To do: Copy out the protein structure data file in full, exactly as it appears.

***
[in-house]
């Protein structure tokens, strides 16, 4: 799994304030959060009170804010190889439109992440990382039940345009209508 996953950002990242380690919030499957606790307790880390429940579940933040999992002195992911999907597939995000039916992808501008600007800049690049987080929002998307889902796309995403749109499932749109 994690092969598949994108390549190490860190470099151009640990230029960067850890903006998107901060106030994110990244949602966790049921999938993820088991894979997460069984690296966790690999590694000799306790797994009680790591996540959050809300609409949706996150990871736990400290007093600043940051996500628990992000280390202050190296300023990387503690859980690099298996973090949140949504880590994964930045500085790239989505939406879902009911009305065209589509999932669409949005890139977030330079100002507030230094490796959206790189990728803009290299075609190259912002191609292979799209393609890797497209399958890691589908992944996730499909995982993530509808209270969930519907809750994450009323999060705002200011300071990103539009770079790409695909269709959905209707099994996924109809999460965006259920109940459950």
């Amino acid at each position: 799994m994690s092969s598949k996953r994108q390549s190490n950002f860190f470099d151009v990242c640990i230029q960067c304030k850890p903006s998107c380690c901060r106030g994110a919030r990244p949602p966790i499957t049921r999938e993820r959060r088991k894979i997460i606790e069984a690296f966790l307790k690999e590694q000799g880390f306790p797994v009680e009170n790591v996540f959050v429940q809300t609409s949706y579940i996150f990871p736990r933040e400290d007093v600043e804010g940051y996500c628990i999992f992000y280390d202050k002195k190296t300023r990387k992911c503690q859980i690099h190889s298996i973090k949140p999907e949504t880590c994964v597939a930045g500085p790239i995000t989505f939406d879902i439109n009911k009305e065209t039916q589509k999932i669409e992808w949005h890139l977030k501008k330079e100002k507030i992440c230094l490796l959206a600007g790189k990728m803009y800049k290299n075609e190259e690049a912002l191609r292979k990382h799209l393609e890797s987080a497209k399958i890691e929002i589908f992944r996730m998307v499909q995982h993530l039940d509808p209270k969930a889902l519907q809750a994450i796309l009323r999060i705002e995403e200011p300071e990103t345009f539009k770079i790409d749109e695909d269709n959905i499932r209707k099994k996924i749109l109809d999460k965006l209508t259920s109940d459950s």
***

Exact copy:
[in-house]
């Protein structure tokens, strides 16, 4: 799994304030959060009170804010190889439109992440990382039940345009209508 996953950002990242380690919030499957606790307790880390429940579940933040999992002195992911999907597939995000039916992808501008600007800049690049987080929002998307889902796309995403749109499932749109 994690092969598949994108390549190490860190470099151009640990230029960067850890903006998107901060106030994110990244949602966790049921999938993820088991894979997460069984690296966790690999590694000799306790797994009680790591996540959050809300609409949706996150990871736990400290007093600043940051996500628990992000280390202050190296300023990387503690859980690099298996973090949140949504880590994964930045500085790239989505939406879902009911009305065209589509999932669409949005890139977030330079100002507030230094490796959206790189990728803009290299075609190259912002191609292979799209393609890797497209399958890691589908992944996730499909995982993530509808209270969930519907809750994450009323999060705002200011300071990103539009770079790409695909269709959905209707099994996924109809999460965006259920109940459950």
């Amino acid at each position: 799994m994690s092969s598949k996953r994108q390549s190490n950002f860190f470099d151009v990242c640990i230029q960067c304030k850890p903006s998107c380690c901060r106030g994110a919030r990244p949602p966790i499957t049921r999938e993820r959060r088991k894979i997460i606790e069984a690296f966790l307790k690999e590694q000799g880390f306790p797994v009680e009170n790591v996540f959050v429940q809300t609409s949706y579940i996150f990871p736990r933040e400290d007093v600043e804010g940051y996500c628990i999992f992000y280390d202050k002195k190296t300023r990387k992911c503690q859980i690099h190889s298996i973090k949140p999907e949504t880590c994964v597939a930045g500085p790239i995000t989505f939406d879902i439109n009911k009305e065209t039916q589509k999932i669409e992808w949005h890139l977030k501008k330079e100002k507030i992440c230094l490796l959206a600007g790189k990728m803009y800049k290299n075609e190259e690049a912002l191609r292979k990382h799209l393609e890797s987080a497209k399958i890691e929002i589908f992944r996730m998307v499909q995982h993530l039940d509808p209270k969930a889902l519907q809750a994450i796309l009323r999060i705002e995403e200011p300071e990103t345009f539009k770079i790409d749109e695909d269709n959905i499932r209707k099994k996924i749109l109809d999460k965006l209508t259920s109940d459950s």